In a stark reminder of just how similar chimpanzees and humans are, Japanese researchers have observed a chimp mother taking care of her "severely disabled" infant in the wild. With the help of one of her other daughters, she was able to help the baby survive for almost two years, despite the fact that it couldn't walk on its own.

Prior to this, scientists weren't sure whether chimpanzee mothers would simply leave a disabled juvenile to fend for itself, as other animals are known to do in the wild. But the new observations suggest that, just like humans, they rally together to take care of vulnerable family members. 

This is the first time this type of behaviour has been seen in chimpanzees and it could help scientists understand how humans evolved into such social animals. 

"One characteristic of human society is that people reasonably take care of the disabled and those in vulnerable positions," one of the researchers, Michio Nakamura from Kyoto University in Japan, told The Japan Times. "It's interesting to observe a chimpanzee looking after a disabled infant in terms of finding out when such sociality occurs, as they are the closest modern species to humans."

Reporting their findings in the journal Primate, the researchers describe that the disabled baby female chimp appeared to be suffering from a condition similar to Down syndrome, and also had spinal damage.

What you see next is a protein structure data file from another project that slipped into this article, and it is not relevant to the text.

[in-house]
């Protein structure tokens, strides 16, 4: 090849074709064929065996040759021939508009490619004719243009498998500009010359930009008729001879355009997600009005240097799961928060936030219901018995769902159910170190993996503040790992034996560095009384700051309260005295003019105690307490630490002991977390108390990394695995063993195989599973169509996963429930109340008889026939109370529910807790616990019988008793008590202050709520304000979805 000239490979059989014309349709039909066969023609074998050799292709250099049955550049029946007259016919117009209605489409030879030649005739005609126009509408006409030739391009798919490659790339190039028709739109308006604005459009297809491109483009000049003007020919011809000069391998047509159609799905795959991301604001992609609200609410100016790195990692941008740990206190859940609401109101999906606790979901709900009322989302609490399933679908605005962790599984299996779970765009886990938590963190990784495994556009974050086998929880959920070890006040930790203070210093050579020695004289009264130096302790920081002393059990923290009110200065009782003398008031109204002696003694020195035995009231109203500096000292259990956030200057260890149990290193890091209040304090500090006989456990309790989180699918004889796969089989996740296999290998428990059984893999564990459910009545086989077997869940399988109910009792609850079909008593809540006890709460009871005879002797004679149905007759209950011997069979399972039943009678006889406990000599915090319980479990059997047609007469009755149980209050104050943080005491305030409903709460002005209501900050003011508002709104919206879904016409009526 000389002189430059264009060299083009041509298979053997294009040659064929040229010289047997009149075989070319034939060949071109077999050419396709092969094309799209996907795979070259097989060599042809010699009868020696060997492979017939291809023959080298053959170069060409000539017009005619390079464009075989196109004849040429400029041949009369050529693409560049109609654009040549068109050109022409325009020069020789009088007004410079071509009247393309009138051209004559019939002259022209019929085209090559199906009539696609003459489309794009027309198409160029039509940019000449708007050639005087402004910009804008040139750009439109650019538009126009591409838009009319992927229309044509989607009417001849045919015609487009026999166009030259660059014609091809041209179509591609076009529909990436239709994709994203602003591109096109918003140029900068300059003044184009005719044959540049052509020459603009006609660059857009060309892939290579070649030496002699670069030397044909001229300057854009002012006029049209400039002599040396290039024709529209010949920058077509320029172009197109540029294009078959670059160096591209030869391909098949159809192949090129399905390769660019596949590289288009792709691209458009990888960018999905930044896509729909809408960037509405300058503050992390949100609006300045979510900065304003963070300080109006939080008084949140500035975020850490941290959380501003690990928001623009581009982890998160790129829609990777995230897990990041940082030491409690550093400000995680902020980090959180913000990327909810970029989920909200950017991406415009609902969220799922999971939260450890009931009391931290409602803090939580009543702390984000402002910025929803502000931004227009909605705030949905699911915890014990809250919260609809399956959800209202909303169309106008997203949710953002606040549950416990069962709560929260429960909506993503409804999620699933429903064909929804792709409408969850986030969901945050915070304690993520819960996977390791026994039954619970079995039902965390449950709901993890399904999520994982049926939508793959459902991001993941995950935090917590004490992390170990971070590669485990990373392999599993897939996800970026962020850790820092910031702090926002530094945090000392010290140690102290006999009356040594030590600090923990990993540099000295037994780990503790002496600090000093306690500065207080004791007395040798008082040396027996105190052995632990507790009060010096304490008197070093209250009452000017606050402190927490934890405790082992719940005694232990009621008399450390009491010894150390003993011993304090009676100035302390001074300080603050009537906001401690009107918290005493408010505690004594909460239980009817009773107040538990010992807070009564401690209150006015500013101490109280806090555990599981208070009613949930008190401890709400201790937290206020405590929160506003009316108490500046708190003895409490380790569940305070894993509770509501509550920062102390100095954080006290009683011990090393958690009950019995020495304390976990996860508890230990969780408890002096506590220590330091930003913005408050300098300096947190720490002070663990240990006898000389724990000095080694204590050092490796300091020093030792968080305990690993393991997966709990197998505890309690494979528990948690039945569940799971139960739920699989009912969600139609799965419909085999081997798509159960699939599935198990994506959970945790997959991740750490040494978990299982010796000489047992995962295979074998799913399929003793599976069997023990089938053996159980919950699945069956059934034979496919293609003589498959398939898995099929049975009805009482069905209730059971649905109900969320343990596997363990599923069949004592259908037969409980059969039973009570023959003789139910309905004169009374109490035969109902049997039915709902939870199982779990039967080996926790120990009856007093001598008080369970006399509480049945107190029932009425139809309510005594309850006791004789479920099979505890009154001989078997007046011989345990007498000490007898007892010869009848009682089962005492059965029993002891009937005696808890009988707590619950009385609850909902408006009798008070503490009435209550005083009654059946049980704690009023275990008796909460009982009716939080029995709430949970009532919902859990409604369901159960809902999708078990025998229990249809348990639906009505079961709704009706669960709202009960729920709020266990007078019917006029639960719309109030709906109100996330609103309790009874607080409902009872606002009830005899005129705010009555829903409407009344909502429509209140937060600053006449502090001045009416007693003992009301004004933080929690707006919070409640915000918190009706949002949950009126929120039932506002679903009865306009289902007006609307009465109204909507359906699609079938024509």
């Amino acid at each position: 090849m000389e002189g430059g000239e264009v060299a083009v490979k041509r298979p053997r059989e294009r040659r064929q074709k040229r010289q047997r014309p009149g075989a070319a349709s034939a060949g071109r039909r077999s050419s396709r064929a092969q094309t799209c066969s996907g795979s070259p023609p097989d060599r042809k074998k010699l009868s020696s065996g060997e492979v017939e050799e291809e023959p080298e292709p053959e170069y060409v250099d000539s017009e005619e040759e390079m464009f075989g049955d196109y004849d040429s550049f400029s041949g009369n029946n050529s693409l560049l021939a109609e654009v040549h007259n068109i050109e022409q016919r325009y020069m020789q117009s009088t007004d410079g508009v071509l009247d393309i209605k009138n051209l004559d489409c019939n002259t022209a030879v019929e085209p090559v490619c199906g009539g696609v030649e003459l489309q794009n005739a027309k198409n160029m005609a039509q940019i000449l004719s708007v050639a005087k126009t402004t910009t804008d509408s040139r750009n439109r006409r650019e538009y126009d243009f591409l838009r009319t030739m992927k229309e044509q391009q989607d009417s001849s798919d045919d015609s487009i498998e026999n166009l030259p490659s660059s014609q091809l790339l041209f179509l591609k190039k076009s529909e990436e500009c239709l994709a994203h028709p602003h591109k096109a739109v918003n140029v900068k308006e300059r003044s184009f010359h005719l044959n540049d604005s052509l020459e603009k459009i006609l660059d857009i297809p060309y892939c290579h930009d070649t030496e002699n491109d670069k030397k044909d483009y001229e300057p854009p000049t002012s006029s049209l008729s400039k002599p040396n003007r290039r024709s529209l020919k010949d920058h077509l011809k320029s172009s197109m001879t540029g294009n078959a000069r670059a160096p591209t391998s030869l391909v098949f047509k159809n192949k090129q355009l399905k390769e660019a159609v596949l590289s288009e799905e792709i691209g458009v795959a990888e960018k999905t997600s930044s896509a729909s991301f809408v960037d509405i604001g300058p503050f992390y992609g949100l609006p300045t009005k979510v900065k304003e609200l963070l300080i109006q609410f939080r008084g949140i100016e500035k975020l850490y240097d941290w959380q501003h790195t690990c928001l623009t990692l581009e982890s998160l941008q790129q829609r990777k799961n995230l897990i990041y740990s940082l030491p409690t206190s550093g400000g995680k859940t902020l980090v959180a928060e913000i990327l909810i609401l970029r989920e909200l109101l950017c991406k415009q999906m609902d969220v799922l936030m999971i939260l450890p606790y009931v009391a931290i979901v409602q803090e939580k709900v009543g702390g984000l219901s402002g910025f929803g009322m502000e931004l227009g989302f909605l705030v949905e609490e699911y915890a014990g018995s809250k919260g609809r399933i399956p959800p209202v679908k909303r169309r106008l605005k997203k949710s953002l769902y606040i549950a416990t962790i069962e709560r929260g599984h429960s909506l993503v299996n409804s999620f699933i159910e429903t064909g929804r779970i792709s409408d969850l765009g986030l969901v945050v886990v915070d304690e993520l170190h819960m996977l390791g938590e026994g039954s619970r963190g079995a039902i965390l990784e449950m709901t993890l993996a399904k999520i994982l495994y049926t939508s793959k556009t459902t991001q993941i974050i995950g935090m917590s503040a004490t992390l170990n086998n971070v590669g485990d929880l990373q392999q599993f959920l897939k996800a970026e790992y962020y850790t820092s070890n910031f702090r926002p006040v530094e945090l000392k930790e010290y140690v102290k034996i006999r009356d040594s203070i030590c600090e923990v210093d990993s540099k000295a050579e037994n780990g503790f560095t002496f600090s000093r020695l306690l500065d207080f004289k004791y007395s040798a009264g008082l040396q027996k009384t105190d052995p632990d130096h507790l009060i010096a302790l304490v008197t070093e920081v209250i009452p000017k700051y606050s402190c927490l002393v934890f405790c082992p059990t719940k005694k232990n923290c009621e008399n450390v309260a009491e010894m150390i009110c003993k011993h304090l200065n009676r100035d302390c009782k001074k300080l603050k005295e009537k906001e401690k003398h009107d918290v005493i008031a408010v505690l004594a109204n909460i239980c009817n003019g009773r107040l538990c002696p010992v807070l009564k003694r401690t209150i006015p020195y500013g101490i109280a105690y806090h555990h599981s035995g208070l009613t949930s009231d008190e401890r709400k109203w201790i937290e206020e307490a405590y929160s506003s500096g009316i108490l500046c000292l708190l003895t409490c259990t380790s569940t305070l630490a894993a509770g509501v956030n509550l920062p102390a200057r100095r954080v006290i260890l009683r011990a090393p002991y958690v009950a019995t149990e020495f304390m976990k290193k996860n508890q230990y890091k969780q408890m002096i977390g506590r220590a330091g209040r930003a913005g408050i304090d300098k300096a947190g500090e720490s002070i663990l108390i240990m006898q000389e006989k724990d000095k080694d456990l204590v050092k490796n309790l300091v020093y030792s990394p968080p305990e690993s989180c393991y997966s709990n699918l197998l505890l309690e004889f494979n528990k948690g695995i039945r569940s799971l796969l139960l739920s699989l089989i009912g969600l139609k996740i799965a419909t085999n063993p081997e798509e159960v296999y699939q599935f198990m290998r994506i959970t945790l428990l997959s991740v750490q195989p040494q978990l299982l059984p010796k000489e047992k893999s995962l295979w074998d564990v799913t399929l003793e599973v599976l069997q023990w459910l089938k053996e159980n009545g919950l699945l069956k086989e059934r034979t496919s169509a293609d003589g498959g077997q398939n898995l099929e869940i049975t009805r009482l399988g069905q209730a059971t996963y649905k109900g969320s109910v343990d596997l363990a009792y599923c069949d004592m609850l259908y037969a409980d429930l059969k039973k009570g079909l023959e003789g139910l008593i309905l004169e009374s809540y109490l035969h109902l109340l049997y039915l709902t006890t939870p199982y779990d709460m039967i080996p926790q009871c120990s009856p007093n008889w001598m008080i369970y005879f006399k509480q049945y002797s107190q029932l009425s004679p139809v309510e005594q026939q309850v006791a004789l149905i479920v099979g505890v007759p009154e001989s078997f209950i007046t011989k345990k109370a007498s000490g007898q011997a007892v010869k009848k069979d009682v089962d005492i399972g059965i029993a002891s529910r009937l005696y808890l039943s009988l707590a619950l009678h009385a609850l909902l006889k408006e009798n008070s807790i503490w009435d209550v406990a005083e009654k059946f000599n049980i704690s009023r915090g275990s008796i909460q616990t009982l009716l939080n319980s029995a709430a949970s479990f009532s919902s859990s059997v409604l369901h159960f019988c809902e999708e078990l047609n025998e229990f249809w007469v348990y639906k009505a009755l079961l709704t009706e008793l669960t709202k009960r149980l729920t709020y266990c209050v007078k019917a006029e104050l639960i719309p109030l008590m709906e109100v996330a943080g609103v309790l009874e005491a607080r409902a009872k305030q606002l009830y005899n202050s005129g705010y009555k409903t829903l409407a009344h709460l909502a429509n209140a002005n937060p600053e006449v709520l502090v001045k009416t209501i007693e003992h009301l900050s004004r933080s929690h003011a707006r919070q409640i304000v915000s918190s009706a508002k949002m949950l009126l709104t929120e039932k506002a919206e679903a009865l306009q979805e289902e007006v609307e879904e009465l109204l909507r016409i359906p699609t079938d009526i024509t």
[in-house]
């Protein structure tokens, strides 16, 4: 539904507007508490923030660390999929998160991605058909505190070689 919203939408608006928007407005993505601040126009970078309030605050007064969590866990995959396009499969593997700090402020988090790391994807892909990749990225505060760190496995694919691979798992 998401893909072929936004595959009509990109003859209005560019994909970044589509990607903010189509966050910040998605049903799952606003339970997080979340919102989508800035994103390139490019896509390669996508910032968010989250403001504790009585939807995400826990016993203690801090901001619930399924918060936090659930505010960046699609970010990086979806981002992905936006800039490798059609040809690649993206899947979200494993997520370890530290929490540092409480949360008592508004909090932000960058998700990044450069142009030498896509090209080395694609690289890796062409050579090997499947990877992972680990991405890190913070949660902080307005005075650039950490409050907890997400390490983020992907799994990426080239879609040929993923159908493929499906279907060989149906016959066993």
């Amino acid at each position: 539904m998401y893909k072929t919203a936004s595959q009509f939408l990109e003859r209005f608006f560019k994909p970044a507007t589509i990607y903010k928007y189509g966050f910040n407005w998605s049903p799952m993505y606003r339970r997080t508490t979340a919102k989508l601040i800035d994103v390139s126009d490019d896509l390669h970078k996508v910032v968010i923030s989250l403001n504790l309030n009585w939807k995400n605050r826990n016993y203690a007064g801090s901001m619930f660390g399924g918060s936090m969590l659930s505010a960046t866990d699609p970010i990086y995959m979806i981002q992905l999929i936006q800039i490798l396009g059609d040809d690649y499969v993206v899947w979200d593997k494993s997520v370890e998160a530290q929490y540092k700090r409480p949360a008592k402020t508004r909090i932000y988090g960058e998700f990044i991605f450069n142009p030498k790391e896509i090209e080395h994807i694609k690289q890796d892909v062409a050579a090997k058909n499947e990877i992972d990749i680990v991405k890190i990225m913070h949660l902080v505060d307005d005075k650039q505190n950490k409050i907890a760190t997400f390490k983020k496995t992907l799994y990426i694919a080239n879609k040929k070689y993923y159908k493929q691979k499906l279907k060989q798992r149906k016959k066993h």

The infant was unable to sit up on her own. She also had weak legs and couldn't latch onto her mother with her feet, as most young chimpanzees can.

The little girl was first spotted in 2011 and was born into a well-studied group of around 60 chimpanzees living in the Mahale Mountains National Park in Tanzania.

The researchers report that none of the other chimps in the group showed any signs of fear or hostility towards the baby, but that the mother only ever let relatives take care of it, and mainly her older daughter.

Impressively, the baby chimp survived for 23 months before it disappeared, presumed dead, in 2013. That might not sound so remarkable, but for an animal in the wild that's unable to walk on its own or gather food, it's very impressive, and it required a lot of sacrifice on the part of her family.

"The mother scooped the infant up and carried her when moving since she would drop without help," said Nakamura. "When breast-feeding, the mother raised the infant to her nipple to feed her."

The older daughter helped out by minding her little sister while their mother ate.

The researchers aren't too sure why the disabled chimp died, but they believe it could be to do with the fact that its older sister had her own baby in November 2012, which would have made it harder for her to help her mum out. 

There's also the possibility that the infant died as a result of malnutrition, because she was never seen eating any solid food. Usually chimpanzees around that age will begin to eat fruit and leaves.

Either way, it's promising to know that animals so closely related to us are so kind. Perhaps there's hope for humanity still…